As we consider the implications of a move to COVID-19 Alert Level 3, Maria Meredith - member of the TEU Tangata Pasifika Advisory Network and programme manager at the University of Auckland - considers how members of Pasifika communities have fared during lockdown, and the challenges and opportunities the months ahead will bring.
At home, in my bubble, a conversation came up recently that gave me pause to reflect on the unique challenges facing Pasifika communities at this time, but also the opportunities for building on our many strengths.
Like many people, I’ve been doing my part to protect my community, and prevent the spread of illness, by dropping food parcels to older members of my family. What I’ve noticed on these runs is not a new observation, but the current limitations we all now face has made the unique circumstances of many Pasifika families all the more apparent.
Upon being greeted at the door, while keeping a safe distance, I quickly notice the many family members under one roof. I’m reminded that Pasifika peoples tend to live in more crowded households, often with intergenerational and extended family, and on average with a higher number of children. The social bonds and sense of love and responsibility for one another that this closeness can create is a real strength within my community, and a strength that means many families have only grown closer over the last month.
I’m also reminded, however, that Pasifika people’s median income is the lowest compared to other ethnic groups in New Zealand, with Pasifika peoples more likely than the general population to report they don’t have enough money to meet their everyday needs. I’m also reminded that both economic and health disparities disproportionately impact our communities even without the added insecurity of a global health and economic crisis.
As we know, our interconnectedness doesn’t rely only on face-to-face interaction. My own family and members of my community have used technology to stay in touch and connected with family, friends and vulnerable members of our community.
Many of our children and young people have been able to keep up with their school work, and stay in touch with friends through the technologies most of us enjoy. But I also know with only 65% of our Pasifika population connected to the internet, and with overcrowded households having to share a limited number of devices, many of our families haven’t enjoyed this level of connectedness and have lost continuity in their childrens’ education.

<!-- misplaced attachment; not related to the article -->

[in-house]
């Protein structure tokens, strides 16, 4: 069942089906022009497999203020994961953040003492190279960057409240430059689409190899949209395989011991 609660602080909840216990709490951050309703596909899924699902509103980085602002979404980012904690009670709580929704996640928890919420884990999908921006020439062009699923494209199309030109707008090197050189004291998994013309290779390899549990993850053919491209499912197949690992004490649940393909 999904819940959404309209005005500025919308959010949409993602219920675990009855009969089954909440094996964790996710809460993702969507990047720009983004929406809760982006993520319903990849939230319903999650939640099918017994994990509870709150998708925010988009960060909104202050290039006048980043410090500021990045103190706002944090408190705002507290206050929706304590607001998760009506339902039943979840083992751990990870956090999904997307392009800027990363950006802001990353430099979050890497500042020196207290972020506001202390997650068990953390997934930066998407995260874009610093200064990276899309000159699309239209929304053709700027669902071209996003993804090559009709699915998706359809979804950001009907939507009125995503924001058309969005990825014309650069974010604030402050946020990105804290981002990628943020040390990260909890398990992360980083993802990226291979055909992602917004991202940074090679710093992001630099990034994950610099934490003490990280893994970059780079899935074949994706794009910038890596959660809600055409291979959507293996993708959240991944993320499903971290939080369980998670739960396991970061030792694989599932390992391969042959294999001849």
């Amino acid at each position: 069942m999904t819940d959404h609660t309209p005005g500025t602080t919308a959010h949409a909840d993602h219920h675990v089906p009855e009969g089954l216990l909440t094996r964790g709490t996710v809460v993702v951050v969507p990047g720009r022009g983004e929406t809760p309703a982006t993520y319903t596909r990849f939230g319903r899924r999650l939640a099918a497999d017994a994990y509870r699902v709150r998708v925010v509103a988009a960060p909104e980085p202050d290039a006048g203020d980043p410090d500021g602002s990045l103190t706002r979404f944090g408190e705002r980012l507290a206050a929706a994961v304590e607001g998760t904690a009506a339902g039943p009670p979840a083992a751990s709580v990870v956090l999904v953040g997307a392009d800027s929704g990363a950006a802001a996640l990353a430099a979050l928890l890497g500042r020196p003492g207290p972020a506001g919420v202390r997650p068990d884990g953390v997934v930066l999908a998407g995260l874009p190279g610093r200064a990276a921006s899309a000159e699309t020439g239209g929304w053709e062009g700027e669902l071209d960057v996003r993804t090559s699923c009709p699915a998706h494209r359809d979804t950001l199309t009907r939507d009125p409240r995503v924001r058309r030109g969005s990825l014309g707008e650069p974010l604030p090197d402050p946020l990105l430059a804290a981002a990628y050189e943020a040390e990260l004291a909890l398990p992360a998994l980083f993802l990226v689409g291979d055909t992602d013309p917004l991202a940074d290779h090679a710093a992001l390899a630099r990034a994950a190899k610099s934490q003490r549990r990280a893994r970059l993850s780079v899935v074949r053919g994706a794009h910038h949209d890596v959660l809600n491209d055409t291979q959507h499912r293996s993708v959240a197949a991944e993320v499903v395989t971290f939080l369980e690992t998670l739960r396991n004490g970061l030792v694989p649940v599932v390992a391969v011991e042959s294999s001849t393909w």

Exacerbating these challenges, I’ve observed it seems we are often less likely to seek out and ask for help through formal channels, even when it is desperately needed. Instead, Pasifika families will often turn to more traditional means of support from family members, through church and within the community.
A strength of Pasifika communities is our kainga (Tongan for relatives/kin) and community connections. We turn to one another in times of need, but this strength, a strength that serves us so well under normal circumstances, is currently impeded by restrictions that no one could foresee.
As we move forward into an extended period of uncertainty, we need to work together to lift our strengths to another level. We need to utilise the organisations that support Pasifika communities to collaborate and come up with solutions to support families that will be facing the increased hardship of unemployment, loss of income, and disparities in health and education. We also need to be at the table in leading more formal means of support for our Pasifika communities at the local and national levels.
As TEU Pasifika members, and in our communities, we can start by letting those around us know that it’s okay to ask for help, and by sharing information around the various pathways for support. We can use our strengths as union members, and as Pasifika people, to strengthen our bonds with one another and to support our most vulnerable families and colleagues, now and through the uncertain times ahead.